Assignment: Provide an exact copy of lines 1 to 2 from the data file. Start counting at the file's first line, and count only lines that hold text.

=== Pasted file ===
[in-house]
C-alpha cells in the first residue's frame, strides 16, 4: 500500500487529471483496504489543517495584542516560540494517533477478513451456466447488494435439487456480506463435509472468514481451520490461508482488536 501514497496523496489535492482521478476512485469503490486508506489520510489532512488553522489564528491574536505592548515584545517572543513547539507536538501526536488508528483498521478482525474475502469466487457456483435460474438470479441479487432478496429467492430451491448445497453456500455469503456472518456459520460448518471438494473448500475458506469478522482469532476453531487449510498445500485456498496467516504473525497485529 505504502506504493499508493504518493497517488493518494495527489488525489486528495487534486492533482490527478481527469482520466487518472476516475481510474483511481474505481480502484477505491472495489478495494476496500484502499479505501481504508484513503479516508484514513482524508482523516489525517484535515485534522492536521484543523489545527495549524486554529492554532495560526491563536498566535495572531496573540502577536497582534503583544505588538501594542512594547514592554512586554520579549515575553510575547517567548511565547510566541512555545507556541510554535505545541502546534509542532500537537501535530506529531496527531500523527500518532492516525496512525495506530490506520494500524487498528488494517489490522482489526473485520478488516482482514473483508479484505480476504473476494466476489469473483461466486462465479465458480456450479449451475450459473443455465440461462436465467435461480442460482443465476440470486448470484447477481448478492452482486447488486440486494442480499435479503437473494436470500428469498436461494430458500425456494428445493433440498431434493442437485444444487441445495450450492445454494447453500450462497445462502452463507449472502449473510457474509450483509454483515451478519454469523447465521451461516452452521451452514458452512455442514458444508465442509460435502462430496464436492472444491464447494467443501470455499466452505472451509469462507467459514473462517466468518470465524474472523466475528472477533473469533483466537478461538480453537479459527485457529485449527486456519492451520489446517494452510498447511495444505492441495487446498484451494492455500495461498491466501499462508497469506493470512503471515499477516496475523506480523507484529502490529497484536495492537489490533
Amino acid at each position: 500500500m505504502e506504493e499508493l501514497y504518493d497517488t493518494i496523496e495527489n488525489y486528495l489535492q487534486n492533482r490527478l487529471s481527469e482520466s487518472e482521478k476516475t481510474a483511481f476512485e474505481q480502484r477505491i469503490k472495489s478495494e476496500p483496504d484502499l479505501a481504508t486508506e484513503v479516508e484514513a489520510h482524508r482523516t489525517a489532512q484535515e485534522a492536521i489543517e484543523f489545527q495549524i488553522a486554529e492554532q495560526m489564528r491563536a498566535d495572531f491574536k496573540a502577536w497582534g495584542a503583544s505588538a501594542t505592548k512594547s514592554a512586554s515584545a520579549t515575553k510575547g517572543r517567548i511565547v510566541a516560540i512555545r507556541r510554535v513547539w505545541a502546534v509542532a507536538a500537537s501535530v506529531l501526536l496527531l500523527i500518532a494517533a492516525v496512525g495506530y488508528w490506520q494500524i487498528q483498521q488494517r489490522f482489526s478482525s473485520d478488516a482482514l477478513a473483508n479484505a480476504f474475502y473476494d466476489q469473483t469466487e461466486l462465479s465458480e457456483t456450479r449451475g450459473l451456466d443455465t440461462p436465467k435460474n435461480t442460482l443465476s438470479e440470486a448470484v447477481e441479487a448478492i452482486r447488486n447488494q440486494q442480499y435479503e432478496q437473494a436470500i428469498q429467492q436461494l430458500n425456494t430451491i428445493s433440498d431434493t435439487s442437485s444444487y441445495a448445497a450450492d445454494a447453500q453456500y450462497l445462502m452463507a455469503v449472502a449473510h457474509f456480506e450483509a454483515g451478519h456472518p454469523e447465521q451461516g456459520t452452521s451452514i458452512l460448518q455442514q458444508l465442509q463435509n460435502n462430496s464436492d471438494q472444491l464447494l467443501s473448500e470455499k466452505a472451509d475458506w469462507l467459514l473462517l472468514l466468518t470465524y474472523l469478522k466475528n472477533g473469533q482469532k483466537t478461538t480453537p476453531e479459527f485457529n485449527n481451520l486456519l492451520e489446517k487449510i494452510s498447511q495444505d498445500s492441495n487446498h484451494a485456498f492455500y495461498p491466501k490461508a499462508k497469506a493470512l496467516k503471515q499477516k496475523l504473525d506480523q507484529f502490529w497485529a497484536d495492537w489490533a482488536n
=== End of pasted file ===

[in-house]
C-alpha cells in the first residue's frame, strides 16, 4: 500500500487529471483496504489543517495584542516560540494517533477478513451456466447488494435439487456480506463435509472468514481451520490461508482488536 501514497496523496489535492482521478476512485469503490486508506489520510489532512488553522489564528491574536505592548515584545517572543513547539507536538501526536488508528483498521478482525474475502469466487457456483435460474438470479441479487432478496429467492430451491448445497453456500455469503456472518456459520460448518471438494473448500475458506469478522482469532476453531487449510498445500485456498496467516504473525497485529 505504502506504493499508493504518493497517488493518494495527489488525489486528495487534486492533482490527478481527469482520466487518472476516475481510474483511481474505481480502484477505491472495489478495494476496500484502499479505501481504508484513503479516508484514513482524508482523516489525517484535515485534522492536521484543523489545527495549524486554529492554532495560526491563536498566535495572531496573540502577536497582534503583544505588538501594542512594547514592554512586554520579549515575553510575547517567548511565547510566541512555545507556541510554535505545541502546534509542532500537537501535530506529531496527531500523527500518532492516525496512525495506530490506520494500524487498528488494517489490522482489526473485520478488516482482514473483508479484505480476504473476494466476489469473483461466486462465479465458480456450479449451475450459473443455465440461462436465467435461480442460482443465476440470486448470484447477481448478492452482486447488486440486494442480499435479503437473494436470500428469498436461494430458500425456494428445493433440498431434493442437485444444487441445495450450492445454494447453500450462497445462502452463507449472502449473510457474509450483509454483515451478519454469523447465521451461516452452521451452514458452512455442514458444508465442509460435502462430496464436492472444491464447494467443501470455499466452505472451509469462507467459514473462517466468518470465524474472523466475528472477533473469533483466537478461538480453537479459527485457529485449527486456519492451520489446517494452510498447511495444505492441495487446498484451494492455500495461498491466501499462508497469506493470512503471515499477516496475523506480523507484529502490529497484536495492537489490533